Kemmontay Mitchell, Jeremy Ward, Felicity Shelton, Carla Harrison,
Steven Jackson, Jamar Green, Tyrone Damon, Tywaun Short, Billy Vines,
Kevin Hill, Mark Nicholson, Jamal Rosebourgh, Troy Palmer, Carvell
Jones, Nicole Torain, Reanna Greene, Daquain Tate, Tierell Wilder,
Kareem George, Tyleah Fenwick, Martin Brooks, Ricky Chambers Jr., Andre
Hunt, Davon William Johnson, James Maurice Johnson, Freddie Gray, Yogesh
Sheth, Byron Showell, Khai Hebron, Jorvon Beatty, Keith Watts, Rodney
Vandette Johnson, Melissa Anne Bingham, Armand Parrine, Paul Smith, Ivan
McBroom, Matthew Hughes, Harry Davis, Odell Stewart, Louis Hicks, Tahil
Yasin, Shawn Scott, Tiffany Chisholm, Wade Purvey Jr., Eric Diggs Jr.,
Shawn Hickman, Kelvin Warfield, Melody Johnson, Michael Smith, Jarmar
James, Darell Alston, Charles Adams, Tyrin Diggs, Hassan Fields, James
Mckoy, Bruce Fleming Jr., Umika Smith, Charles Jackson Jr., Shaquil
Hinton, Charles Dobbins, Keith Leon Booze, Jennifer Jeffrey, Kester
Browne, Eladio Bennett, Justin Mensupha-Bey, Ronnie Thomas III, Kevin
Hart Jr., Terrell Patterson, Tony Moody, Gerald Smith, Jerod Richardson,
Montez Parker, Tyrone Hamber, Calvin Bryant, Malcolm Alonzo Rodgers,
Kevin Jones, Arnesha Bowers, Ronnie Walden, Elery Hudson, Andrew Powell,
Antoine Johnson, Jamon Corprew, Curtis D. Mitchell, Jerome J. Grant,
Steven L. Bass, Michael S. Montgomery, Pernell Morris, Henry MacArthur,
Bernard Dorsey, Alan Durant Gilbert, Leasia Carter, Cory Turman, Tommy
David Thomas, Marcus Warren, Jose Alejandro Cartagena, Brian Augins,
Ivan J. Cox Jr., Nathaniel Wheeler Jr., Josh Remus Burnett, Keith
Glascoe, Edward Burroughs, Derwin Jones, John F. Davis, Lamont Randall
Jr., Gerald Thompson, Jaqueline Parker Antonio Anderson, Eric Forrester,
Gary Jackson, Gregory Higgins, James Ricardo Smith, Tyrell Hardy,
Darrius Johnson, Dante Barnes, Marvin Coston Jr., Frederick S. Taylor,
Steven Justin Lewis, Tyrone Johnson, Robert Lee Jackson, Ronald Davon
Penn, Terron Singleton, Damon Tisdale, Delvin Trusty, Shyteak Lawrence,
Albert Mullen, Sina Masoodi, Raja’ee Naneem Sincere, Jefferson Bolden,
Clerow Myers III, Daquan Mason, Damon L. Ramsey, Charles Diggs,
Jaswinder Singh, Marcus Downer, Michael Polston, Franklin Grayson, Lorad
C. Warner, Marquis Tisdale, Teon Simms, Jermaine Mitter, Donte Dixon
Jr., Gregory Tynes, Terrence Boyd, Alvin Phillips, Darod Rosenburough,
La Tonya Denise Battle, Tranell Dansbury, Robert Mullins, Christopher
Giles, Steven Krug, Jerome Smith, Dontaye McDaniel, David Lamont Nolan,
Sheldon Eubanks, Timothy Francher, Franklin Morris, Tyrik Adams,
Marquise Caldwell, Melvin Heckstell, Kevin Carey, Paul Passley, Brandon
Smith, Angelo Yancy, Richard Dabbs Jr., Thelonious Monk, Jason Summers,
Raykwon Young, Darryl Wyche, Keenan Stanfield, Kevin Gray, Kevin Lyde,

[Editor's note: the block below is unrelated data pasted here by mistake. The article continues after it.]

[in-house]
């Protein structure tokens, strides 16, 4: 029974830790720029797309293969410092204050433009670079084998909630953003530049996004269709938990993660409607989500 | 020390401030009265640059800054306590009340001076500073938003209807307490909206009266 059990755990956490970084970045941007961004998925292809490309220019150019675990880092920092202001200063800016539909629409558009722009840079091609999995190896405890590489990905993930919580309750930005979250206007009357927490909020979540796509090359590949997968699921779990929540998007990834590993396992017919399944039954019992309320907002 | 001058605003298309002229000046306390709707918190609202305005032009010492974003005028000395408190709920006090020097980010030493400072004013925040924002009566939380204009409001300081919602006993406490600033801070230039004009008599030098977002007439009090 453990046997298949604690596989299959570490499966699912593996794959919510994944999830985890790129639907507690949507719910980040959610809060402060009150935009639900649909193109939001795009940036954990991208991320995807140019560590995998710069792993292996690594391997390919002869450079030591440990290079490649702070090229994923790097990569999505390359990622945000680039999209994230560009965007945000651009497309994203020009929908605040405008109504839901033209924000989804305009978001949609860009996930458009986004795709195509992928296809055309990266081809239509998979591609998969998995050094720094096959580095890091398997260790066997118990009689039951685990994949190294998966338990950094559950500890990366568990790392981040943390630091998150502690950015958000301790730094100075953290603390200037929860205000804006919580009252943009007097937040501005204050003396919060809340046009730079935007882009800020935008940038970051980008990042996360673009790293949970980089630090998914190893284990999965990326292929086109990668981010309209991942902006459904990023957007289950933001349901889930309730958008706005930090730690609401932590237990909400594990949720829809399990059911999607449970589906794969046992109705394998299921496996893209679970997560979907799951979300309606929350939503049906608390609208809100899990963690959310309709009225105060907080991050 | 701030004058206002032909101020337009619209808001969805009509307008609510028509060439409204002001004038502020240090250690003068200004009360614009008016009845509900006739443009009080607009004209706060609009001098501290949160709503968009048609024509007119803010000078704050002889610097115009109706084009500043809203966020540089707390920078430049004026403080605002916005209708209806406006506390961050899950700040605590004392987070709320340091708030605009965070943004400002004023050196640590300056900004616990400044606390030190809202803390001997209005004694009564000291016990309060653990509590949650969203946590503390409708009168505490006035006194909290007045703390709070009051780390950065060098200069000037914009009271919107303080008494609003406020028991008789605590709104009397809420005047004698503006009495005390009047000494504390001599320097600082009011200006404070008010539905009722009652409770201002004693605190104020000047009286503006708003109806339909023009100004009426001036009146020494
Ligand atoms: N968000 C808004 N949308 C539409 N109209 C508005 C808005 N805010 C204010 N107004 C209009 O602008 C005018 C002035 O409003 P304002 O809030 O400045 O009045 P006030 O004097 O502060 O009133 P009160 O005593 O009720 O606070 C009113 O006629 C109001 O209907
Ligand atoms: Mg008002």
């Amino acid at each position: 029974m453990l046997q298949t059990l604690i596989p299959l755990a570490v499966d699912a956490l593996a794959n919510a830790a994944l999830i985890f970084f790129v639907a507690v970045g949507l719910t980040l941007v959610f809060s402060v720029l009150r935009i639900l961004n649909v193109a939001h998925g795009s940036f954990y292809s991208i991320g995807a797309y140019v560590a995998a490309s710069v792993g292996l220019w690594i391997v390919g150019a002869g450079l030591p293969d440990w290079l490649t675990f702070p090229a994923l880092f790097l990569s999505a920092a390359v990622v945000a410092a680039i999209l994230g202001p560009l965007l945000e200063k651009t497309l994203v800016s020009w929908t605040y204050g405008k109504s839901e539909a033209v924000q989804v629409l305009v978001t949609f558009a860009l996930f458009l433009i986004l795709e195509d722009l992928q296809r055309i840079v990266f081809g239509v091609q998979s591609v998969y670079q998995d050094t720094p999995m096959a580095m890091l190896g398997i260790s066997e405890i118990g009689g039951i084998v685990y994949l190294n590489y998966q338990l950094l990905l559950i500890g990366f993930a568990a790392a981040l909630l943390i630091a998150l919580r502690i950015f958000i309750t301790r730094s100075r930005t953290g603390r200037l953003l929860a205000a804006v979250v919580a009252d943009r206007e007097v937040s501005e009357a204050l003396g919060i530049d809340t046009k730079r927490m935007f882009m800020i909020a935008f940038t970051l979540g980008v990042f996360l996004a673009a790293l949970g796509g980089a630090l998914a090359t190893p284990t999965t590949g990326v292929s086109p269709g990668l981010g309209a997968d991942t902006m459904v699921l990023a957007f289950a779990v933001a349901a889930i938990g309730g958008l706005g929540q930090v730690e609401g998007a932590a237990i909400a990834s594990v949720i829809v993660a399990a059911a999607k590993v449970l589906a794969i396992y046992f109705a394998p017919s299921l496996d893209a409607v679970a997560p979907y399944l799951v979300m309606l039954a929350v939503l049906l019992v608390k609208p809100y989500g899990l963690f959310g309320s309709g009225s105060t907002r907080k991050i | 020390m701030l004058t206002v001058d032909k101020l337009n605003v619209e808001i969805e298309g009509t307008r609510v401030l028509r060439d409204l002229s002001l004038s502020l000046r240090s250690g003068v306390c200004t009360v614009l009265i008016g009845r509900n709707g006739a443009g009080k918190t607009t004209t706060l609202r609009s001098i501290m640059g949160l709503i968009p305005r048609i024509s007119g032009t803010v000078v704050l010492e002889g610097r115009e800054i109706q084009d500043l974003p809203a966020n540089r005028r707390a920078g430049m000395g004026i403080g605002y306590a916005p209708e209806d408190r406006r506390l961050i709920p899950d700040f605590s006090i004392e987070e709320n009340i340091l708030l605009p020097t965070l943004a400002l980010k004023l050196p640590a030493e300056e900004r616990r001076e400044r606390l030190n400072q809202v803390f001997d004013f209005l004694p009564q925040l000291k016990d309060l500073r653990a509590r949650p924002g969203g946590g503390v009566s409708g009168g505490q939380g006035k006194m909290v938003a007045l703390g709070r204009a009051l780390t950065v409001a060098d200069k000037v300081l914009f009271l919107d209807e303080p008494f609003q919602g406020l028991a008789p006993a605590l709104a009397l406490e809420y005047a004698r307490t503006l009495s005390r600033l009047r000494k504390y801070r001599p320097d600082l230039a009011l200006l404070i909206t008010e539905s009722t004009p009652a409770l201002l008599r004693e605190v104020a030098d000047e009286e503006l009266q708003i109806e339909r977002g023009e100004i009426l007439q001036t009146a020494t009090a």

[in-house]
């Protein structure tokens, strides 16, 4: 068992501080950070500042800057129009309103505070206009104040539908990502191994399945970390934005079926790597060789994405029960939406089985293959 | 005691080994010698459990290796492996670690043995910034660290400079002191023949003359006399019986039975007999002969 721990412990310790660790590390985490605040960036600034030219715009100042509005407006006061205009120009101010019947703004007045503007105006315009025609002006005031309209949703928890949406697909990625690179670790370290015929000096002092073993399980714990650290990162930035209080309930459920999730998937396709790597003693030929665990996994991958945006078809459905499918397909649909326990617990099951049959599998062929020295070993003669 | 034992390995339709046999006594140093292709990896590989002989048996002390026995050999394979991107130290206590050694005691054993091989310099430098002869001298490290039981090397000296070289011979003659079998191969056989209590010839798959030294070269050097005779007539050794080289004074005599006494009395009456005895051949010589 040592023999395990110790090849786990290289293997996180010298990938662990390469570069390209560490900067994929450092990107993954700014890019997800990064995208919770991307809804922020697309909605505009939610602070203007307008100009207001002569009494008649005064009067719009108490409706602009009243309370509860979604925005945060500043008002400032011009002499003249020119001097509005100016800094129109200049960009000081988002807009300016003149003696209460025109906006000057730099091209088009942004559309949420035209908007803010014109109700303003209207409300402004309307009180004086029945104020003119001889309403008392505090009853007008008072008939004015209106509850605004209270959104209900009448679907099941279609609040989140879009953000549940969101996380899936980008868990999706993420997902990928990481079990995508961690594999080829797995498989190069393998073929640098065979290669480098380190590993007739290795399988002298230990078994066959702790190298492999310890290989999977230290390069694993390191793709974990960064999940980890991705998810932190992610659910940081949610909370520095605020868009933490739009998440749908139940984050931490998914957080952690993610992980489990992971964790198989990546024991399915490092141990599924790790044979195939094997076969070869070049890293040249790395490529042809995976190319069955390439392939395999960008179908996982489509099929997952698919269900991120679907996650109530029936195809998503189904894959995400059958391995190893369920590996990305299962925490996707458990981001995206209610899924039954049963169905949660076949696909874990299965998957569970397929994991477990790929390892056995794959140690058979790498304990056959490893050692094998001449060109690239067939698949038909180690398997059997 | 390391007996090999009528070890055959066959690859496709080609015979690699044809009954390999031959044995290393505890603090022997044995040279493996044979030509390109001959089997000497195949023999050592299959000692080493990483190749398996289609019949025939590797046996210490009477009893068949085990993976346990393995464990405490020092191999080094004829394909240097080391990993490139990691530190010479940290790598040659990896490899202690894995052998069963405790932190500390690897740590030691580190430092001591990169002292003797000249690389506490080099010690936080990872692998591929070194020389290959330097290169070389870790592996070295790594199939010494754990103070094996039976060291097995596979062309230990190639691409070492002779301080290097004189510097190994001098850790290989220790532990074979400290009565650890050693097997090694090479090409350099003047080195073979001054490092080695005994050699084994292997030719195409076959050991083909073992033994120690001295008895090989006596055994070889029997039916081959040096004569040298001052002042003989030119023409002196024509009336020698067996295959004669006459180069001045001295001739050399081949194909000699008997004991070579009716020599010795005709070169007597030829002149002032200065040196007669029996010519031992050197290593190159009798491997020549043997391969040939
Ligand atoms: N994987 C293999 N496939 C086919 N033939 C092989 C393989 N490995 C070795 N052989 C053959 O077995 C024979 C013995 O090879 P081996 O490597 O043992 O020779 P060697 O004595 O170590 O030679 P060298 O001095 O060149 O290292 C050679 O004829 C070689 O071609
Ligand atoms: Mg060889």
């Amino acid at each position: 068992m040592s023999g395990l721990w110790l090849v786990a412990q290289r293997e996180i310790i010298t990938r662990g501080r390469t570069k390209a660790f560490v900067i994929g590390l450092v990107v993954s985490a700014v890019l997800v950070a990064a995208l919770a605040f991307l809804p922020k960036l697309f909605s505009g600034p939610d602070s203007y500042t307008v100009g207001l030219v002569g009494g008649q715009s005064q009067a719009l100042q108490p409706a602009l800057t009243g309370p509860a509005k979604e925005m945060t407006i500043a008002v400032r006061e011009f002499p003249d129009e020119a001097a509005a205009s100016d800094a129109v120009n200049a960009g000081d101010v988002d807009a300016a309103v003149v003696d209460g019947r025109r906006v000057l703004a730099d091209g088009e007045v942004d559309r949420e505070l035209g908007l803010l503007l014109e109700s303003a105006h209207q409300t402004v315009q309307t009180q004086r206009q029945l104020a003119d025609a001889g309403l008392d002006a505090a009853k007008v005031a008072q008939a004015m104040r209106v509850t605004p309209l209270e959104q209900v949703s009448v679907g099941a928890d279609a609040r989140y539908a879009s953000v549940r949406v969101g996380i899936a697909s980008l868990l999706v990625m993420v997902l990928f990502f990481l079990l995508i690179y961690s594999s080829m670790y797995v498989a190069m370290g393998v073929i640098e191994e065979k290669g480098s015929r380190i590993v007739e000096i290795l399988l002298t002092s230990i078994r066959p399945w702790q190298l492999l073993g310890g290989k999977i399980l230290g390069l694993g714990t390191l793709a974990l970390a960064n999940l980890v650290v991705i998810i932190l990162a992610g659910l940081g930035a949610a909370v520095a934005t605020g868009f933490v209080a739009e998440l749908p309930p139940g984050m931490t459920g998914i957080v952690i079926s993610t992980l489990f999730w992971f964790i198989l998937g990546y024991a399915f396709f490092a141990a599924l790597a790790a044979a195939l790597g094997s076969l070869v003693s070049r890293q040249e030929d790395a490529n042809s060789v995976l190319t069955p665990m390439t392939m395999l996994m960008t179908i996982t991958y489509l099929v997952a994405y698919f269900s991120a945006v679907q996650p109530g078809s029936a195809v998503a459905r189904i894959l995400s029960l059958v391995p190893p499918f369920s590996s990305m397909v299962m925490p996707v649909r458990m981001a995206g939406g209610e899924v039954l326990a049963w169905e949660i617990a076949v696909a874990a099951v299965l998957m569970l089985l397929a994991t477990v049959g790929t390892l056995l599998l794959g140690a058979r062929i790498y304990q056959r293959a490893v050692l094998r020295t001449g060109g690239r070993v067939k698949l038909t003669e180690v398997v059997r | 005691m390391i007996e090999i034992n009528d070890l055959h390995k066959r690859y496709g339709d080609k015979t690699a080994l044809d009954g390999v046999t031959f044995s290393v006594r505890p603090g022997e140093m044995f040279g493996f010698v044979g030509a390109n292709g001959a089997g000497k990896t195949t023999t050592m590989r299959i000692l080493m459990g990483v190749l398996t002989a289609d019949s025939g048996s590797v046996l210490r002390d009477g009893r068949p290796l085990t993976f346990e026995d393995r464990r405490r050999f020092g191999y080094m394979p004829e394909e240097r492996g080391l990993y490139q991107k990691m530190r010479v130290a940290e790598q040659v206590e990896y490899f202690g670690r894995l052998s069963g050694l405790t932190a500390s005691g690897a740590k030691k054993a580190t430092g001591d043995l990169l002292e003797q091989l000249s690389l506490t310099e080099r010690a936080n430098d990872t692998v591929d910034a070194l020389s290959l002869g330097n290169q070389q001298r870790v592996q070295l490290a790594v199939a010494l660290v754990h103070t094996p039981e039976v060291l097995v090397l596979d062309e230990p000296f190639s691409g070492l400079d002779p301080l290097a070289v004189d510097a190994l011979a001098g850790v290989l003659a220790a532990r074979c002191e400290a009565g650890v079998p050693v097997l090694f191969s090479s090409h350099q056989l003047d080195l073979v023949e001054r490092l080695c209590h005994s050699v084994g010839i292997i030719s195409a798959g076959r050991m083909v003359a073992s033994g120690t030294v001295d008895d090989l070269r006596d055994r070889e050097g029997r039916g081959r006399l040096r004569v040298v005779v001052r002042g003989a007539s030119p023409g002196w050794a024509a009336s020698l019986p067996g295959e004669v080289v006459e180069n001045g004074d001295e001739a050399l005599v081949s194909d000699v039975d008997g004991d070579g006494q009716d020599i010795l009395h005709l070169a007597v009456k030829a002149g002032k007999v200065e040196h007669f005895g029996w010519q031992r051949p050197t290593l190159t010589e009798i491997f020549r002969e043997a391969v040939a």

Ryan Mims, Michael Thompson, Daymar Rogers, Tyvonte Worrell, Theophilus
Ruffin, Keith Gale, Antoine Smith, Kason Williams, Lamont Montague,
Terry Whittaker, Stonie Baker, Romel Simms, Kirk Butler, Thomas Meehan,
Michael Nichols, Troy Mitter, Darris Darnell Davis, Tondayo Johnson,
Pierre Epps-Hamilton, Dante Lamont Barnes, Diane Griffin, Antonio
McNeil, Cecil Harris, Kevin Cannady, Christina Gowran, Rayshawn Jones,
Amir Billings, Tayvon Wilson, Juanito Mosquita, Brian Johnson, Kevin
White, Deyquawn Cooper, Gordon Williams, James Gaylord, Ronald Stewart,
Ryan Green, Noran Torbet, Wendell Taylor, Levar Round, James Anderson,
Yeison Carreto-Guttierrez, Eigene Nesbitt, Keon Smith, Tabitha Holton,
Markel Benson, Avery Kelly, Terrell Jones, Terrance Johnson, Andre Clark
Jr., Dorian Pate Jr., Angel Powell, Kelavin Weaver, David Brown,
Maurice Swilling, Daniel Blackston, Andrew Mack, Travon Venable, Calvin
Ellis, Dustin Howes, Larry McDaniels, Damien Best, Matthew Kirsch,
Monard Holeman Jr., Quentin Heard, Anthony Rucker, Dominic Walker,
Quantaz Christian, Dale Abrams, Earl Keith Burton, Darryl Whitehead,
James Dews, Lerell McBride, Robert Joseph Adams, Trevon Joyner, David
Nance, David Moore, Kendal Fenwick, Gerald Stokes, Jaquan Holt,
Unidentified Man, Tavon Allen, Unidentified Man, and Unidentified Man.
This evening (because evidently I have finally made the crossover to snooty-elitist-sophisticated New Yorker) I attended the New York Philharmonic at Lincoln Center. I am currently enrolled in a Music of New York class and we are focusing on the composer Gustav Mahler, whose 9th symphony was to be performed tonight. I am a film major and I am used to learning and creating visually, so the experience of going to the symphony, where the stimulation was to be entirely auditory was to be a new experience for me. I also understood the prestige of Lincoln Center and the proper etiquette that would be required at the symphony so I made sure to dress up and look like a well adjusted classy young gentleman when I showed up to the venue.
Lincoln Center did not disappoint, it was a grand venue with all the classy, sophisticated trappings such as $4 bottles of water and tuxedoed ushers that make you know you’re somebody when you walk through.
As we took our seats for the start of the show (can you call a symphony a show? A concert? I really have no idea) and the lights went down, the smooth, calming voice of Alec Baldwin came over the speakers and reminded us all to please turn our cell phones off “out of respect for the musicians and your fellow audience members.” I reached into my pocket and turned my phone to silent. Then, in a rare moment of paranoid OCD, I checked that it was on vibrate about 5 separate times over the next few minutes. Had this been a movie, this would have been what we in the film business would call “foreshadowing.”
The symphony began under the expert direction of conductor Alan Gilbert and soon I was caught up in the music, marveling at how engaged I was in spite of the fact that there was nothing to see and not even tangible lyrics to hear, but my experience as a film person experiencing the symphony is a topic for another post. This post is about what happened towards the end of the performance…
In the last movement, right as the piece was building to its big finish, somewhere, in the left front area of the auditorium, someone’s iphone began to go off. Alec Baldwin had asked us so nicely to turn them off and yet someone had not heeded his call! Some terrible soul had forgotten and was now disturbing the performance! Luckily, the music was building and so the ringer was drowned out by the instruments. I think we all hoped that the call would end and that would be the end of it. Oddly enough though, the ringer persisted, consistently for a good 5 or so minutes. Every so often, Alan Gilbert would give the slightest glance in the direction of the ringer as he conducted.